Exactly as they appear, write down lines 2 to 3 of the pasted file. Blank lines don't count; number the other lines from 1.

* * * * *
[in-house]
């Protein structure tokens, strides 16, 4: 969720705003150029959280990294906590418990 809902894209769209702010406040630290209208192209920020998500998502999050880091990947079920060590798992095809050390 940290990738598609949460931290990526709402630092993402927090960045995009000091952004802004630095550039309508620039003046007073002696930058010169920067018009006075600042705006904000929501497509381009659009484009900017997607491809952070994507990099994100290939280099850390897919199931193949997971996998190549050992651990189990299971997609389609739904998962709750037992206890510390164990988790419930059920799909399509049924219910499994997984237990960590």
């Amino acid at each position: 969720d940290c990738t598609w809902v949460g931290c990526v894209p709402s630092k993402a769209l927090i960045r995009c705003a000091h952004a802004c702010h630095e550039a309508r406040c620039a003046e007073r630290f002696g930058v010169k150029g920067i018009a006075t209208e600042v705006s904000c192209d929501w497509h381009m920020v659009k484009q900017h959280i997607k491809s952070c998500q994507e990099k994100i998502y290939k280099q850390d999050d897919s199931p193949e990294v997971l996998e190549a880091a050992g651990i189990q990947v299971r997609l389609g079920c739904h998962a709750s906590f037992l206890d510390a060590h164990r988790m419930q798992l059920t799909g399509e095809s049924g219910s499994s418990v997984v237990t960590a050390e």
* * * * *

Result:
């Protein structure tokens, strides 16, 4: 969720705003150029959280990294906590418990 809902894209769209702010406040630290209208192209920020998500998502999050880091990947079920060590798992095809050390 940290990738598609949460931290990526709402630092993402927090960045995009000091952004802004630095550039309508620039003046007073002696930058010169920067018009006075600042705006904000929501497509381009659009484009900017997607491809952070994507990099994100290939280099850390897919199931193949997971996998190549050992651990189990299971997609389609739904998962709750037992206890510390164990988790419930059920799909399509049924219910499994997984237990960590």
């Amino acid at each position: 969720d940290c990738t598609w809902v949460g931290c990526v894209p709402s630092k993402a769209l927090i960045r995009c705003a000091h952004a802004c702010h630095e550039a309508r406040c620039a003046e007073r630290f002696g930058v010169k150029g920067i018009a006075t209208e600042v705006s904000c192209d929501w497509h381009m920020v659009k484009q900017h959280i997607k491809s952070c998500q994507e990099k994100i998502y290939k280099q850390d999050d897919s199931p193949e990294v997971l996998e190549a880091a050992g651990i189990q990947v299971r997609l389609g079920c739904h998962a709750s906590f037992l206890d510390a060590h164990r988790m419930q798992l059920t799909g399509e095809s049924g219910s499994s418990v997984v237990t960590a050390e």